Persona

Bob Toledo

Bob Toledo

Greg Miles

It is the first day of practice for the Tulane University Football team. The New Orleans weather is as it always is in early August – hot – though on this day, there seems to be a slight reprieve before it inevitably heats up again. For Coach Bob Toledo, entering his third season as the coach of the school’s football team, the next 12 games for him and the team are much like New Orleans summer weather – unpredictable, and it’s only going to get hotter as this year’s expectations after the past two seasons, 4-8 and 2-6, are high.

But for Toledo, who looks nonplussed by the heat for our interview, being in high-pressure situations is nothing new.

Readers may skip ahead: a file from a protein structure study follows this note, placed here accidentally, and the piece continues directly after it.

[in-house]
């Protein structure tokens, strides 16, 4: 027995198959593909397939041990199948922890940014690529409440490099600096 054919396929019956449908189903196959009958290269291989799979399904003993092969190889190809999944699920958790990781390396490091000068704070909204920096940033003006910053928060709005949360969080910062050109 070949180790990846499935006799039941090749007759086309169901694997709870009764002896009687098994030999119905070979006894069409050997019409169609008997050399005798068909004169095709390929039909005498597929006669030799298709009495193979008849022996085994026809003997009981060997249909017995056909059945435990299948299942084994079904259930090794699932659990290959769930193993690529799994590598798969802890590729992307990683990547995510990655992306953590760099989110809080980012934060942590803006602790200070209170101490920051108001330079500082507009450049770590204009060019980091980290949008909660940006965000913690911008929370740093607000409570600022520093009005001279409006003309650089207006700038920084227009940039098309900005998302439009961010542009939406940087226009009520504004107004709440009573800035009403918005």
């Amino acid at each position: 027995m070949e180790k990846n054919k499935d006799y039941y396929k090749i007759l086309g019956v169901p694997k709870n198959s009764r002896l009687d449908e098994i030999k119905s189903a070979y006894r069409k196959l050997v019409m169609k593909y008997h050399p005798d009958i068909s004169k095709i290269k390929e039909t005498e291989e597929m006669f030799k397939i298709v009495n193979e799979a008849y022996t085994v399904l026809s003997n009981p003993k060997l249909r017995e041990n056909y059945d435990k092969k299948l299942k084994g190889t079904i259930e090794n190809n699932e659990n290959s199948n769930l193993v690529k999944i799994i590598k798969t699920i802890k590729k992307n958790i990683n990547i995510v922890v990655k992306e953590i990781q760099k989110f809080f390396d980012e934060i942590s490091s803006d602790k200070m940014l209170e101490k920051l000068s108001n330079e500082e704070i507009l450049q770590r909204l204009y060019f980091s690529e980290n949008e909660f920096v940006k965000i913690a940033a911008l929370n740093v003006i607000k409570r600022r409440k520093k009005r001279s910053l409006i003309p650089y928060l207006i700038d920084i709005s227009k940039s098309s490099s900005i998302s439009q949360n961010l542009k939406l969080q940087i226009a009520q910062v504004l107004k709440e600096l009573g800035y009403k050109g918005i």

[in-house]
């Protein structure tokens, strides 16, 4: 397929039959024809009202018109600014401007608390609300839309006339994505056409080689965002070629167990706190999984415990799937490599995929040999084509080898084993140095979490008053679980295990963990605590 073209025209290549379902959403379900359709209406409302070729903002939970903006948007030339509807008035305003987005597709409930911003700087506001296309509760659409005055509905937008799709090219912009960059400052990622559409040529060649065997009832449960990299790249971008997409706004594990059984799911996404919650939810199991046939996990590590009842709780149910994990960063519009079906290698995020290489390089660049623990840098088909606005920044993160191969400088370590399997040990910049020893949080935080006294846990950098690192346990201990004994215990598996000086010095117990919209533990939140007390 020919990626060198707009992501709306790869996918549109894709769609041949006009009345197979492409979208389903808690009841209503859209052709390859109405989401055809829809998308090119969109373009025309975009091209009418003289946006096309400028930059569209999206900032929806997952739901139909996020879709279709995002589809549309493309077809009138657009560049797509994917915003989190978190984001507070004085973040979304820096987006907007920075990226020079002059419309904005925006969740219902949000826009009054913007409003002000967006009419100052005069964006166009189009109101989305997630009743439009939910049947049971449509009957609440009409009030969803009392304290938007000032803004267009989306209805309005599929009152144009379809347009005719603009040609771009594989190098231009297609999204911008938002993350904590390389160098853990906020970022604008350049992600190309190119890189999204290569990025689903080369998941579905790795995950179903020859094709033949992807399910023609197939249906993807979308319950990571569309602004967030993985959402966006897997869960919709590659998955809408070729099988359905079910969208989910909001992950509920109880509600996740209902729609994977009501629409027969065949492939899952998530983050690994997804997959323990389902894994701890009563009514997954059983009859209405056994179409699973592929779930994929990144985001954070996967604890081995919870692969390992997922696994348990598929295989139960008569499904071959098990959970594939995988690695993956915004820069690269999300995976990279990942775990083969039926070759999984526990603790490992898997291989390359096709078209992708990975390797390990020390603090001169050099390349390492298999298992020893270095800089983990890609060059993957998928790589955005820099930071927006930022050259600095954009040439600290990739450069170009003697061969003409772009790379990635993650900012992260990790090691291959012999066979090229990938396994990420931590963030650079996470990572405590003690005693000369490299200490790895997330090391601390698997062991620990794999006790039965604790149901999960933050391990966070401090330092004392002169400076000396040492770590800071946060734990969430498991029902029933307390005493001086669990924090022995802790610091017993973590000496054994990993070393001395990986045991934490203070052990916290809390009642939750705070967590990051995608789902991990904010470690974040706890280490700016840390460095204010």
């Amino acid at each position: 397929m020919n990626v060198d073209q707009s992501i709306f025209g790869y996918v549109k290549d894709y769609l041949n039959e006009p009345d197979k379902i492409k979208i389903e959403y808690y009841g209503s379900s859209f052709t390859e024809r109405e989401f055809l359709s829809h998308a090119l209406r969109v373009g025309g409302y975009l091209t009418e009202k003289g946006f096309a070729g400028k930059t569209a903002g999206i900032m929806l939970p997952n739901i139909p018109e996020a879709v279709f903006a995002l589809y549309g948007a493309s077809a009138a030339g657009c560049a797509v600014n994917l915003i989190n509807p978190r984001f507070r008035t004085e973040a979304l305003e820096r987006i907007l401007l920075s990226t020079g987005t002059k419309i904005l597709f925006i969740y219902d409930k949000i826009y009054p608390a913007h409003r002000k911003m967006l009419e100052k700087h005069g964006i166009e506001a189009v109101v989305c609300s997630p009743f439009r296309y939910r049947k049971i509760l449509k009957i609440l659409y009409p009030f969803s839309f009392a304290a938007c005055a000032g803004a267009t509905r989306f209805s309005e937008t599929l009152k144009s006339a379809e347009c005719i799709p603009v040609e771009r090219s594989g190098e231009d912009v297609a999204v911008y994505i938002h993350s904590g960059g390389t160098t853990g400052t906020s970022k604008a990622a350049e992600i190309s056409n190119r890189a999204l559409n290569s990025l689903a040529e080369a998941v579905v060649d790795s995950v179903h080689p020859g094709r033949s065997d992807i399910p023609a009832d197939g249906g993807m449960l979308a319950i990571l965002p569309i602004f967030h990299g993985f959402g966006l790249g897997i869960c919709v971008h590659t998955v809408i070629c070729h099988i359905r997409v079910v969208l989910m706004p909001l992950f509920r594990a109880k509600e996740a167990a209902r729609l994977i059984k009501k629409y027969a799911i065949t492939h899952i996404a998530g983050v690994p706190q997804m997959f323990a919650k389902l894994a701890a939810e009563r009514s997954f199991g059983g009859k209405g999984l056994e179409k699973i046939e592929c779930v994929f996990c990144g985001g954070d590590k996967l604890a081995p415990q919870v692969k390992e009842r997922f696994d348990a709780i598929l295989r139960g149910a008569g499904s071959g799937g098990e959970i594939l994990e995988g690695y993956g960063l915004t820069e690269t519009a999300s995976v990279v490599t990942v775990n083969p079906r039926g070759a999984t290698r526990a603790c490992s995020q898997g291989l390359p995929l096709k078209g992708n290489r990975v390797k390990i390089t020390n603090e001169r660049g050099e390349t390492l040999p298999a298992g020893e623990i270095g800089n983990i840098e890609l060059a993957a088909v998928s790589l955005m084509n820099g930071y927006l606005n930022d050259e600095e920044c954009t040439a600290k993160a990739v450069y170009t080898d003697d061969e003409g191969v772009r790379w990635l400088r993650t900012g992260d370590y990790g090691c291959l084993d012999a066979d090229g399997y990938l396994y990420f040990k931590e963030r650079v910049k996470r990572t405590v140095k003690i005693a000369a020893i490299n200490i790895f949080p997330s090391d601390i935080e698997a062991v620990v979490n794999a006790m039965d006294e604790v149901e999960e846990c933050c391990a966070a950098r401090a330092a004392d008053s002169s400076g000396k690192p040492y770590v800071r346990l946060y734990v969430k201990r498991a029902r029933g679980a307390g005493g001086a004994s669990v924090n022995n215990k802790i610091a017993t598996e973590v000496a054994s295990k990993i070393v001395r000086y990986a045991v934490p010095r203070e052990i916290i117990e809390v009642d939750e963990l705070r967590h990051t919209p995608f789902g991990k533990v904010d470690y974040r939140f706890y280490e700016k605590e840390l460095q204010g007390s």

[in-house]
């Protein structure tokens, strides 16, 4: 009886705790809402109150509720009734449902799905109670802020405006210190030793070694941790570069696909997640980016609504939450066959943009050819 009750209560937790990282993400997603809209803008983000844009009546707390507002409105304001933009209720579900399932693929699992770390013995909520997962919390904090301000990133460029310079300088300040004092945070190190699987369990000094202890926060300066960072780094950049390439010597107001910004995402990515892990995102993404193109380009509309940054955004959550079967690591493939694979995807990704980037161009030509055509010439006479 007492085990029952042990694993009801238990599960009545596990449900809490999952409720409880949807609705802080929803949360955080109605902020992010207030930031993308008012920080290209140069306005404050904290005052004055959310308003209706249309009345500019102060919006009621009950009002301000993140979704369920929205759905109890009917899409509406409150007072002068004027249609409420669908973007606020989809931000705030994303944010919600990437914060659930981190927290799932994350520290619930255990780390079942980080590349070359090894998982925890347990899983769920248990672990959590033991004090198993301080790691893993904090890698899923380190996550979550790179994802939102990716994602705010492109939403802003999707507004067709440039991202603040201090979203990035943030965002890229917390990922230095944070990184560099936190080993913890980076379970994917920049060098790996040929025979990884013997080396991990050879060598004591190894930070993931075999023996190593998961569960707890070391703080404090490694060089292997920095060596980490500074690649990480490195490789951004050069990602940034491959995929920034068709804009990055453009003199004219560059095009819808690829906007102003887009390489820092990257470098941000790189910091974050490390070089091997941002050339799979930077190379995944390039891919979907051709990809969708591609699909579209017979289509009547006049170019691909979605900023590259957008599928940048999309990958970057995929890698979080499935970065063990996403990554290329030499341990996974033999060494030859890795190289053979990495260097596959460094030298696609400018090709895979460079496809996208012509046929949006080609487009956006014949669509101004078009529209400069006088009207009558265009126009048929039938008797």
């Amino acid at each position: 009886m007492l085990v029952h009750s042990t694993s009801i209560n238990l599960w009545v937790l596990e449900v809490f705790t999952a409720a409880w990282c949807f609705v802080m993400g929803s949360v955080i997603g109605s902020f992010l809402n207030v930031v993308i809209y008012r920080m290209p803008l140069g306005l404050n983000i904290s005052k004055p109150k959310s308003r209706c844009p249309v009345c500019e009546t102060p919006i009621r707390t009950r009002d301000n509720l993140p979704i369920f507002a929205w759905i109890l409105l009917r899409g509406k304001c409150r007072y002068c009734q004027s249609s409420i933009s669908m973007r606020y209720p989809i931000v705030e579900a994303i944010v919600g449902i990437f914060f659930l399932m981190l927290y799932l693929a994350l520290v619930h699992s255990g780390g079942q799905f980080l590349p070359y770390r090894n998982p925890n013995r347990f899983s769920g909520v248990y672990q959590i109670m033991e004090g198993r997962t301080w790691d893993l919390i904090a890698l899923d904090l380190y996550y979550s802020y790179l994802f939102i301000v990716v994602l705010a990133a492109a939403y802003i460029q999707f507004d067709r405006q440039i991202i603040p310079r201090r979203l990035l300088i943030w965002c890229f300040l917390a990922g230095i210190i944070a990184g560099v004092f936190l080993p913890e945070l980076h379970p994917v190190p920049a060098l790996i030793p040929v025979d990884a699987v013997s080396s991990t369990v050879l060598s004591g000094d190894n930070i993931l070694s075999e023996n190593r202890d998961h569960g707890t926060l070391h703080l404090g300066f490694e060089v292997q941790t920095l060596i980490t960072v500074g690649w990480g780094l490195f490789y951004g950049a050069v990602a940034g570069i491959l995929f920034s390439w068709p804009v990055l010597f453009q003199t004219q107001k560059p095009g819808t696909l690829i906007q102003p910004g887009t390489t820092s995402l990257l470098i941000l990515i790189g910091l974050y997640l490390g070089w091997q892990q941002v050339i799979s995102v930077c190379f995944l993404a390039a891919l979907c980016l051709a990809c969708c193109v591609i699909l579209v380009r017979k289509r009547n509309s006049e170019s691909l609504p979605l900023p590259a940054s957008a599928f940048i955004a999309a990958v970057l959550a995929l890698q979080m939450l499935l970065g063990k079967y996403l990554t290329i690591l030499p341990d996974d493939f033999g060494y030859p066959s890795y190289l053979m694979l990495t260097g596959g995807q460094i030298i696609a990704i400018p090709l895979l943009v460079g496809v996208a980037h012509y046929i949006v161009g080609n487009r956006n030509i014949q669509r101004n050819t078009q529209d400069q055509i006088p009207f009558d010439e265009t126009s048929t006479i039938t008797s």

A California native, Toledo grew up in the world of Pac-10 football – UCLA and USC, to name two teams – and always knew, “I wanted to be a coach since I was 11 or 12.” But before that came playing football. He was a starting quarterback in high school, then went to San Francisco State, where as a senior, he led the nation with 45 touchdown passes in a season – and learned what’s commonly referred to as the West Coast Offense [system]. In the Camellia Bowl in 1967, he never finished the game because he was knocked out (and had his jaw dislocated) by a player on the opposing San Diego State team – the player was Fred Dryer, better known to TV fans as “Hunter.” He tried out for the San Francisco 49ers, and his teammates, and fellow quarterbacks, included John Brodie, Steve Spurrier (University of South Carolina’s head football coach) and George Mira. “It was a lot of fun,” he says.